In my previous sticks and bricks house life, when I cooked gumbo it was always two gigantic pots worth. Too much work to not have plenty to freeze.
Since we now have reduced room for cooking and reduced freezer space, I’ve worked diligently to reduce my gumbo size to work in our now tinier lifestyle. We’ve been in colder weather this winter than normal so I’ve cooked gumbo more often than before. I also wanted to simplify the preparation needed to make a gumbo since my original took two days to prepare. It took at least four pots of gumbo experimenting on quantities, ingredients, preparation method, etc. before I’ve settled on what Roy and I consider to be a perfect pot of Gumbo befitting a Cajun couple living on the road.
Here’s my recipe:
1 cooking hen – I like using a hen since the meat holds together much better than a chicken piece does in the prolonged gumbo cooking
2 lbs. sausage sliced – either half Andouille sausage (if you like a little hotness in your sausage) and half regular smoked sausage or 2 lbs. regular smoked sausage
bag of frozen chopped okra – you choose the size bag you like
32 oz. chicken broth container (or 32 oz. of the liquid you cook the hen in, I prefer the commercially prepared broth)
24-30 oz turkey broth container (or you can use the same amount of the liquid you cook your turkey bones in)
bag of frozen chopped onions (a container of fresh chopped onions if available)
bag of frozen chopped seasonings (celery, bell pepper, onion)
jar of chopped garlic – use 2 tablespoons full out of the jar
Salt and Pepper to taste
4 T Zatarains Gravy and Roux powder (I heard my very Cajun mother-in-law cringe from Heaven as I wrote that!)
Get everything ready to combine in the pot as follows:
Cook the hen in a pot of salted water until half cooked. Take it out, let it cool some and cut it in half. Freeze half of the hen for your next pot of gumbo. Take the remaining half and debone it putting the meat and bones to the side. I put the leg and thigh bones in the gumbo since they are not completely picked of meat and the meat left on them cooks and can be removed from the bone before serving the gumbo. I also put the skin in the gumbo since it adds a lot of flavor.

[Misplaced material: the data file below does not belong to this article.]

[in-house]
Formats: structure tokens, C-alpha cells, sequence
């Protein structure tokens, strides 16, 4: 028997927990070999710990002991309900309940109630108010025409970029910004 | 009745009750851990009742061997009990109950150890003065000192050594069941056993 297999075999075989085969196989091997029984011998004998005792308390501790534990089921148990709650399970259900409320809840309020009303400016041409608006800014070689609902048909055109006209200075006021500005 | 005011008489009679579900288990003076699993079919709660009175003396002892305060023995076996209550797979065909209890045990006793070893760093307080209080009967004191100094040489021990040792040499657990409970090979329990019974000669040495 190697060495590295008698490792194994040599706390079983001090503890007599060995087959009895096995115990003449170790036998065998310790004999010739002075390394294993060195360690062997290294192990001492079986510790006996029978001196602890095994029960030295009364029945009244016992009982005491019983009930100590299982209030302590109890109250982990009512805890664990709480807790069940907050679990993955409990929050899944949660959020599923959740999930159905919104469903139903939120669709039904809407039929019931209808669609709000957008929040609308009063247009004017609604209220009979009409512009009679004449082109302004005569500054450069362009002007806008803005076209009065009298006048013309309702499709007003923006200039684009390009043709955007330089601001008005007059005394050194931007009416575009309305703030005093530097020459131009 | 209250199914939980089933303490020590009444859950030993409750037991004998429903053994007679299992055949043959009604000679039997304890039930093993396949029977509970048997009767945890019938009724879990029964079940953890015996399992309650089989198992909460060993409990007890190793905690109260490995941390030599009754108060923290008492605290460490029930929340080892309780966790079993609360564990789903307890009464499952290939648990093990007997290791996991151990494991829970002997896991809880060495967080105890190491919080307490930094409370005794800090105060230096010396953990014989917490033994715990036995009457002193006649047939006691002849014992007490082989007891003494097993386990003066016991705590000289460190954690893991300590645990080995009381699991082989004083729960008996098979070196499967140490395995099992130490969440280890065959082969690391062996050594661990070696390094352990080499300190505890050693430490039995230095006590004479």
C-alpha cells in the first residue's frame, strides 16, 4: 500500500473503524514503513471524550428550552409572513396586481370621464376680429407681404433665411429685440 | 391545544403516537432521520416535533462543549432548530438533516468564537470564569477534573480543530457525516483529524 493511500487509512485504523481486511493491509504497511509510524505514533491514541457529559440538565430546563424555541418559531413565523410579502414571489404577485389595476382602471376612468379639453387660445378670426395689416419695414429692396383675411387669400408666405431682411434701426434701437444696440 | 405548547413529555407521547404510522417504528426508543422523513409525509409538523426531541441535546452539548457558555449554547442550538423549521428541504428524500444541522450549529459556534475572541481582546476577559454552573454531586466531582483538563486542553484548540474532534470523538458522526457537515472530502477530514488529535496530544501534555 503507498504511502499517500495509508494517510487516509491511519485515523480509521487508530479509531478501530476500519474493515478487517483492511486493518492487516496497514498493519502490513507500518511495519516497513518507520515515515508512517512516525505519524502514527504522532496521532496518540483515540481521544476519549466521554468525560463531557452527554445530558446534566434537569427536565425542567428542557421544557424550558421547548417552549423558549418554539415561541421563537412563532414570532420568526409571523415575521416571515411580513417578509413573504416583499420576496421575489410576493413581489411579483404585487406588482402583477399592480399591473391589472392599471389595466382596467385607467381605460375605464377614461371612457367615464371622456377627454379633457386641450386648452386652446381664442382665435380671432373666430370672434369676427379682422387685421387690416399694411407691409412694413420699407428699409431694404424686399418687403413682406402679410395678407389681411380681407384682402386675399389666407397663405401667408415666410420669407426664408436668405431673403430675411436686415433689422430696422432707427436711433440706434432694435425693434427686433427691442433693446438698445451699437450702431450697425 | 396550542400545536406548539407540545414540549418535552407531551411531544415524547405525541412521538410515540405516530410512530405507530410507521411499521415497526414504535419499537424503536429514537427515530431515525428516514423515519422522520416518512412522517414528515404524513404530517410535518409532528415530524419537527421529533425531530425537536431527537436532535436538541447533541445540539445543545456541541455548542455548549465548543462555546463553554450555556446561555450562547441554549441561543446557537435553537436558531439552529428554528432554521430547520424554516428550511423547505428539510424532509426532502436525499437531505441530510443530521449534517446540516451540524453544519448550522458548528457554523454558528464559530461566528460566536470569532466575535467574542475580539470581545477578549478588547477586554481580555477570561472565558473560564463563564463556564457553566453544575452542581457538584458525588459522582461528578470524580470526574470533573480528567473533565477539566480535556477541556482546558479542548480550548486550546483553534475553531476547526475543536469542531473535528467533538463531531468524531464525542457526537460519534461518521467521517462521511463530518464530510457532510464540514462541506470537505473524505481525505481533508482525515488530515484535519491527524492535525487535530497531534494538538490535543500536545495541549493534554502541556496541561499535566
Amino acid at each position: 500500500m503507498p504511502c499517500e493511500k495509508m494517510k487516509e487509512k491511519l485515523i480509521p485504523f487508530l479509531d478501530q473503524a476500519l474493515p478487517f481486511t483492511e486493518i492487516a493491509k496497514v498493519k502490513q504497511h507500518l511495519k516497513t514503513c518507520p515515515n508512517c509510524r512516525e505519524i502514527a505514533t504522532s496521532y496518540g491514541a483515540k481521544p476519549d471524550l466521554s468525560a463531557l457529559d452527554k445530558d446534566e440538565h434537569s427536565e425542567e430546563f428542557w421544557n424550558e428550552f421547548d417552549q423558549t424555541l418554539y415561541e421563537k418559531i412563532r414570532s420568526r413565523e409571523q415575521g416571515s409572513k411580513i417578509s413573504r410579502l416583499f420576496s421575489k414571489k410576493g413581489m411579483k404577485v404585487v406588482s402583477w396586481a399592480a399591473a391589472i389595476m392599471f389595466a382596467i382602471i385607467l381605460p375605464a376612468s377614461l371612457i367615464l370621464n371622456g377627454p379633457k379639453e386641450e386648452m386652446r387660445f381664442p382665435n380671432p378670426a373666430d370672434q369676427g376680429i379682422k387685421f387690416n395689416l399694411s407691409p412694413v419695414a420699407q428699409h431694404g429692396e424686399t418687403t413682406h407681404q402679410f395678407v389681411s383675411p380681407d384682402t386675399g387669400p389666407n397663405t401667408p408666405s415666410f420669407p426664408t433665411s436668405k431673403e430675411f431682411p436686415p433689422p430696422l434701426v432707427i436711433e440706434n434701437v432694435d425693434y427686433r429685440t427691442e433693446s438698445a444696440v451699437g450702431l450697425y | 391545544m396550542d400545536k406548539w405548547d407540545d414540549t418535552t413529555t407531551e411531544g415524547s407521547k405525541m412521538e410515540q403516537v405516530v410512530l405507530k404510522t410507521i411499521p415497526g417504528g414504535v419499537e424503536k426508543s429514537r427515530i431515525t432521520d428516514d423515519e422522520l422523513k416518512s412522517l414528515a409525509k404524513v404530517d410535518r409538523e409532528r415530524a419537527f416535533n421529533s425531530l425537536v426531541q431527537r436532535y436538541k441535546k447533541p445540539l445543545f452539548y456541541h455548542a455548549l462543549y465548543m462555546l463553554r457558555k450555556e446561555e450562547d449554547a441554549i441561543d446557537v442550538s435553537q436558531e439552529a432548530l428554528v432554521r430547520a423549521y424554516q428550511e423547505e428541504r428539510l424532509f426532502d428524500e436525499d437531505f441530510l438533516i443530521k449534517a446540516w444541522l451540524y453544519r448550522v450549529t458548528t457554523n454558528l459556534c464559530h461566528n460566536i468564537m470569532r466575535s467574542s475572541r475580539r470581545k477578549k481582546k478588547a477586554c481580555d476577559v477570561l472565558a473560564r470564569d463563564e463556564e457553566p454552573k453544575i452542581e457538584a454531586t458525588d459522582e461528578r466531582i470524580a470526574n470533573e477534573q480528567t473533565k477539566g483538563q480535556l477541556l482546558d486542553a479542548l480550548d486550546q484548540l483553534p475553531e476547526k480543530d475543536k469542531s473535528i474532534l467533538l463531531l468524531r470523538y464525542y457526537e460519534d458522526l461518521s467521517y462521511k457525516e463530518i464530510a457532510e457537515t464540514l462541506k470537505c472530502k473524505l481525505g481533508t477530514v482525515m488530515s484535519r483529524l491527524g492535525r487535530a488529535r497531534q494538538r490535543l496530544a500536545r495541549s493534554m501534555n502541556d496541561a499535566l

Just be sure to dip the skin and bones out before you serve it!
Reserve 32 oz. of the juice you cooked the chicken in or use a 32 oz. container of chicken broth.
Cut your sausage down the center length wise and then slice it up and put to the side.
In a separate pot cook your okra in water, salt and vinegar. The vinegar is very important as it cuts the sliminess from the okra. When cooked about half way drain and rinse. There will be no vinegar flavor if you rinse it.
If you’re not a fan of already cut onions, cut your own and have them ready for use as soon as the roux is made.
Now you’re ready to start putting your gumbo together and get it cooking!
In an 8-10 quart cooking pot, pour 2 cups of water and 4 T. of the roux powder. Stir over medium heat for a few minutes – not for many, many minutes like a normal roux takes. Add your bags of onions and seasonings and 2 T of chopped garlic (either fresh or from a jar). Stir till your seasonings are wilted. Add the chicken broth and turkey broth and stir. Add the sliced sausage and chunks of chicken to the mixture. Add some salt and pepper at this point but not much until it’s cooked for an hour or so and you can tell what it really needs. Do not add the okra until about 30 minutes before you’re ready to remove it from the heat. It will cook away and Roy doesn’t like that!!
Mostly I cook according to what Roy likes, so there may not be any reason for including an ingredient or cooking something a specific way other than knowing what Roy likes!
This is a simpler to prepare, smaller quantity gumbo without losing any of the flavor of the lengthy process, bigger quantity gumbo. It allows me to cook gumbo more often, share more of it with others and not wipe me out like the old method did. I’ve learned to use these cutbacks in cooking spaghetti sauce also. It’s amazing how the powdered roux gives the pot of food the same needed flavor that the regular roux does with only 1/10th the effort and it eliminates all the oil from the roux.
RVers, I hope this simplified RV gumbo recipe works for you. I’m thinking my friends who still live in a sticks/bricks house would love to try this also since they know now that these cheats work well and your food still tastes like you spent all day on it!
Ya’ll come back now, ya’ hear!